There was an interesting tweet sent out by the official BBC Press Office Twitter account today:
— BBC Press Office (@bbcpress) September 9, 2015
The BBC’s decision to refer to Rooney as the “greatest” goal scorer was an interesting one, especially when you consider that Gary Linker is the host of the show and would arguably have a better claim to the title than the Manchester United striker.
We thought that it might be worth having a look at the facts to see if there was anything in the claim that Rooney is the greatest England goal scorer of all time. His goals against Switzerland and San Marino in the most recent international break meant that he overtook Sir Bobby Charlton as the player who has scored the most goals for England, but is being the record holder the same thing as being the best?
The Cold Hard Facts
First things first, let’s have a look at the facts surrounding the top three England goal scorers: Sir Bobby Charlton, Gary Lineker and Wayne Rooney. How many games have they played in? How many times have they scored? How many of those games were scored in friendlies? How many of the goals were scored in qualifiers rather than in the competitions themselves? We found out. For the purposes of this table we’ve decided to refer to the Home Championships as a competition as Wales, Scotland and Ireland were all good teams that were keen to beat England.
|Wayne Rooney||Sir Bobby Charlton||Gary Lineker|
|Goals In Friendlies||14||22||26|
|Goals In Qualifiers||30||9||12|
|Goals In Competitions||6||18 (5 without HC)||10|
So what does all of that say? It depends on your opinion of several factors, of course. Should qualifiers count as much as goals scored in competition? After all 15 of Rooney’s goals came against opposition such as Liechtenstein, Macedonia, Estonia, Kazakhstan and San Marino – the latter only containing 1 professional footballer in their ranks and have scored only two goals since 1991.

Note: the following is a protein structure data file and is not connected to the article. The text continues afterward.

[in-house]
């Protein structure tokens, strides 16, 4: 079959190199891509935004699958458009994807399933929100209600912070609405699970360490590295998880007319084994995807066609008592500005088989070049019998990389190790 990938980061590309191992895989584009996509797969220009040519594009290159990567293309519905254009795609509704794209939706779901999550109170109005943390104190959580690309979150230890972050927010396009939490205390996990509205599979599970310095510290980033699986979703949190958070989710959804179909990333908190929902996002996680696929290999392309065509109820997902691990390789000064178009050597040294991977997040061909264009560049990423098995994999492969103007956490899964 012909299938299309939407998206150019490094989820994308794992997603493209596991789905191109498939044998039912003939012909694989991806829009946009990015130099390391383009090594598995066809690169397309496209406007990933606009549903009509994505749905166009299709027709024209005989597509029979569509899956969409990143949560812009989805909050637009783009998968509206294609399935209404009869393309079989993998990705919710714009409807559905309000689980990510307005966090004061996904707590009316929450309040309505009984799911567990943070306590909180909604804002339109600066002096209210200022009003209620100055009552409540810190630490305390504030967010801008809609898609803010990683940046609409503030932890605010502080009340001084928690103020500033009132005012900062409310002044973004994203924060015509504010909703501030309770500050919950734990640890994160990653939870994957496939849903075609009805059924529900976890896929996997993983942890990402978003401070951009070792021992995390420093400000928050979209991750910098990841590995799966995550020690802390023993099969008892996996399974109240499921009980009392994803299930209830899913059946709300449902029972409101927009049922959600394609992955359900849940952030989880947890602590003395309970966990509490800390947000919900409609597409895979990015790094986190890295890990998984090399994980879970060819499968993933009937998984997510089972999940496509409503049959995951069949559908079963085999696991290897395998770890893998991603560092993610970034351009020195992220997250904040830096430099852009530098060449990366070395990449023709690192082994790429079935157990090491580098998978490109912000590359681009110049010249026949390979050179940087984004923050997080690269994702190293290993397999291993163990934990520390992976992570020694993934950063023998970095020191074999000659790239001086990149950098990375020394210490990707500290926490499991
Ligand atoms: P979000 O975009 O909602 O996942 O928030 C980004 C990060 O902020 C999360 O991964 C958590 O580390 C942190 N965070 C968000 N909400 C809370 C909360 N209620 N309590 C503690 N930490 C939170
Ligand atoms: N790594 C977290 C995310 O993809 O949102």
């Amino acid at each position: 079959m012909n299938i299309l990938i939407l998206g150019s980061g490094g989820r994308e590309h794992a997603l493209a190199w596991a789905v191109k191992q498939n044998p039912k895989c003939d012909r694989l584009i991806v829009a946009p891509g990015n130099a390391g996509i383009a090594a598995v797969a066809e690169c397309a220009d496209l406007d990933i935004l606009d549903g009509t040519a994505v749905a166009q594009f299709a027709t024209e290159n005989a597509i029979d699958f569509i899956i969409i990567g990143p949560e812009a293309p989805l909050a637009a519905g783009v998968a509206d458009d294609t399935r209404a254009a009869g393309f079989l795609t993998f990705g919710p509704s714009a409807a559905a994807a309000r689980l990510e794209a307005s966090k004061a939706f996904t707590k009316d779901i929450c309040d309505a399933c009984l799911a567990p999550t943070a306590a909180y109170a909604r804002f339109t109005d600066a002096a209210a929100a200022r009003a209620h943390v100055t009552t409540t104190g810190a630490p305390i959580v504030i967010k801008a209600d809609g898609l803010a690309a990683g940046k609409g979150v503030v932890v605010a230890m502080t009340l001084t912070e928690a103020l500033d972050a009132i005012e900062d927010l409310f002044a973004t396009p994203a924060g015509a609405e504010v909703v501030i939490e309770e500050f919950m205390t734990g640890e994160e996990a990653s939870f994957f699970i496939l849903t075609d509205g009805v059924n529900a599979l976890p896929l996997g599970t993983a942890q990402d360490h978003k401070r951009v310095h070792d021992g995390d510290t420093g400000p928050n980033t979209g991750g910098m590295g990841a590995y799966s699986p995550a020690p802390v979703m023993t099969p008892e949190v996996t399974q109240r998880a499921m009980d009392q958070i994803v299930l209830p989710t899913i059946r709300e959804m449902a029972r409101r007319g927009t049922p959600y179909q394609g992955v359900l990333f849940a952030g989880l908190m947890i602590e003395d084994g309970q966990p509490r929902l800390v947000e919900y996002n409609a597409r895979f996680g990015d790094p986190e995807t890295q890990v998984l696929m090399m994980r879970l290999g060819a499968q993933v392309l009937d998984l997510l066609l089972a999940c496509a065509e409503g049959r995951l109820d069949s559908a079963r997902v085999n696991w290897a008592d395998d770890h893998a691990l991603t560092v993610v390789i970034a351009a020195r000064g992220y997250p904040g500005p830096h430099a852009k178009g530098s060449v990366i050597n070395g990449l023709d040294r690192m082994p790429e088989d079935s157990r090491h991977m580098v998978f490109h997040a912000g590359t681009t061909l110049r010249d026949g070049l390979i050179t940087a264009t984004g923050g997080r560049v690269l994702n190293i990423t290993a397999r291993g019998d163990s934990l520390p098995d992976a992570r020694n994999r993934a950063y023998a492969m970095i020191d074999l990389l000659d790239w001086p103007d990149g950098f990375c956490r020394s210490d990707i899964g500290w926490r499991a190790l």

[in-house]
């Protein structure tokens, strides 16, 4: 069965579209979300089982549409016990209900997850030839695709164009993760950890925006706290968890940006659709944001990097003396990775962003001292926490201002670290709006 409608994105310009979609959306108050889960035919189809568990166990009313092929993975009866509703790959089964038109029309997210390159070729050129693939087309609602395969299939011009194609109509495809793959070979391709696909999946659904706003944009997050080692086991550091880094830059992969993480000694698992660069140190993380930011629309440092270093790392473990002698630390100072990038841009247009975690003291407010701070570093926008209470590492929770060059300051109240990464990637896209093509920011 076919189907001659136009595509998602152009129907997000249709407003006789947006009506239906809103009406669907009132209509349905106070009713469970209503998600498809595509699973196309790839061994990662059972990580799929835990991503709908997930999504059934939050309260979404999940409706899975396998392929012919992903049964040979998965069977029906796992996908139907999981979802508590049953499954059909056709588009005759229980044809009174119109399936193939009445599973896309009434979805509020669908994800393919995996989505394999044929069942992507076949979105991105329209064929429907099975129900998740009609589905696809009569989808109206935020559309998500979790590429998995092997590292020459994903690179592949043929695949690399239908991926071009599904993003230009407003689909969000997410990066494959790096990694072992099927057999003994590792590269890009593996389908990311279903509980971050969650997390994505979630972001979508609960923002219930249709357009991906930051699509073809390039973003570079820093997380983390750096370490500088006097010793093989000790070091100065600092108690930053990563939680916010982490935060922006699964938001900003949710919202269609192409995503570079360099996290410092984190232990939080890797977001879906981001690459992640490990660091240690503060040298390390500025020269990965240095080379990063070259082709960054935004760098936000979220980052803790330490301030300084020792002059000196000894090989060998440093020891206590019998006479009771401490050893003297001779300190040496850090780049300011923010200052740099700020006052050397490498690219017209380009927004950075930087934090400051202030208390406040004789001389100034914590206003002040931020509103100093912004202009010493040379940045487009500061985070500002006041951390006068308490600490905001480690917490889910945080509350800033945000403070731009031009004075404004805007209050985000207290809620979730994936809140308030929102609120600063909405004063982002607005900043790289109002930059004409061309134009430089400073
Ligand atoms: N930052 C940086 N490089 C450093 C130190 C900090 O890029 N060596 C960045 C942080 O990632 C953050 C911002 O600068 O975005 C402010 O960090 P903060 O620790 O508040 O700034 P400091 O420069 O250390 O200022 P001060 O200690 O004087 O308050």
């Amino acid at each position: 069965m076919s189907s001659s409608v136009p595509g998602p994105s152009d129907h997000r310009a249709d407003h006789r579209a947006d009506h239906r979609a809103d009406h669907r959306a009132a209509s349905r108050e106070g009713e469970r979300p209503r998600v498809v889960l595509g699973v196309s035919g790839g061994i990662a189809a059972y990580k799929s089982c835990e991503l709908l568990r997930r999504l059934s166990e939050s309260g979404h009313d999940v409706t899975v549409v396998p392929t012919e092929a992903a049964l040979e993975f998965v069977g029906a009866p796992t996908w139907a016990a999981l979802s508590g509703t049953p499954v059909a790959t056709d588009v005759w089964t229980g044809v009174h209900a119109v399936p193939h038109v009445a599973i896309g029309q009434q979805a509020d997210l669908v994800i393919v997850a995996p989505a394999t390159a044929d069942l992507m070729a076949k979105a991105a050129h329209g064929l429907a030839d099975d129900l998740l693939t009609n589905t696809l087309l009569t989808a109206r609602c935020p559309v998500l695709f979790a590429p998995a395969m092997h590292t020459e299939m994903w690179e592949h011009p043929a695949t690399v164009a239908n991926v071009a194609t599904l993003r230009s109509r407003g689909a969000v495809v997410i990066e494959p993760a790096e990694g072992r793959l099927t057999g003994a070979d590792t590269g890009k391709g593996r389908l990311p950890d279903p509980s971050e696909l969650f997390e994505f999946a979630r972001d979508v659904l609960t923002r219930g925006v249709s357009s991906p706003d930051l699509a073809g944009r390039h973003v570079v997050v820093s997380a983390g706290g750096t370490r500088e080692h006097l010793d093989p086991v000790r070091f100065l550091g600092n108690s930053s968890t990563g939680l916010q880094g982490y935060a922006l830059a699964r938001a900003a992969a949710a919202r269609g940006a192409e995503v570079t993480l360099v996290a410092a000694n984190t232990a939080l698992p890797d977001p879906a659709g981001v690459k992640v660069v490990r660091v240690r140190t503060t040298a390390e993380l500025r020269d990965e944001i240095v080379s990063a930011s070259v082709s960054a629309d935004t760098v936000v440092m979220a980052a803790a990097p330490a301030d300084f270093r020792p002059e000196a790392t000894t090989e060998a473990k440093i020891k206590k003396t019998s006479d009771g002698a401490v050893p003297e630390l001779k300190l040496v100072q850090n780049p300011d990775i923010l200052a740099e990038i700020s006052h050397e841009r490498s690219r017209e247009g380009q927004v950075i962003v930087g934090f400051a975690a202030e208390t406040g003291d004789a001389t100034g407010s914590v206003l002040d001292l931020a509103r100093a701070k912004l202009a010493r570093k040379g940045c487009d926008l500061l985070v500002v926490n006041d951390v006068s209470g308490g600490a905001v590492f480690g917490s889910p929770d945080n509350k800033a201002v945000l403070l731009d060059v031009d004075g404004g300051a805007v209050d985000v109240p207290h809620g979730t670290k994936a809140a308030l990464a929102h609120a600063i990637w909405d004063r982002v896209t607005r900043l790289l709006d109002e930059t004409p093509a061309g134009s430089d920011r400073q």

Yet as far as Bobby Charlton is concerned 13 of his goals came in the Home Championships against Scotland, Northern Ireland and Wales. Despite the unquestionable rivalry that comes from those countries, are they really the toughest of opponents? This is from the Wikipedia article about the competition:
“However, the new international tournaments meant that the Championship took on added importance in certain years. The 1949–50 and 1953–54 Championships doubled up as qualifying groups for the 1950 and 1954 World Cups respectively and the results of the 1966–67 and 1967–68 Championships were used to determine who went forward to the second qualifying round of Euro ’68”.
That suggests that perhaps the Home Championships were more than just a glorified set of friendlies and could arguably be considered even more competitive than the qualifiers the current England team are having to play. Charlton scored his first Home Championship goal against Scotland in 1958 and his last against Northern Ireland in 1970. During that period England won the competition 9 times out of 13, sharing the winner’s podium on five occasions. It was never a procession for the English, at any rate.
As for Lineker, his record is the most consistent across all forms of game type and he also scored with the least amount of games – significantly so as it happens. His goals average was 0.6000 per game compared to Charlton’s 0.4623 and Rooney’s 0.4672.
A Competitive Edge
There will be arguments for all of time about which player played against the most competitive opposition. Is the San Marino Rooney faced really so much worse than the United States team Charlton went up against, for example?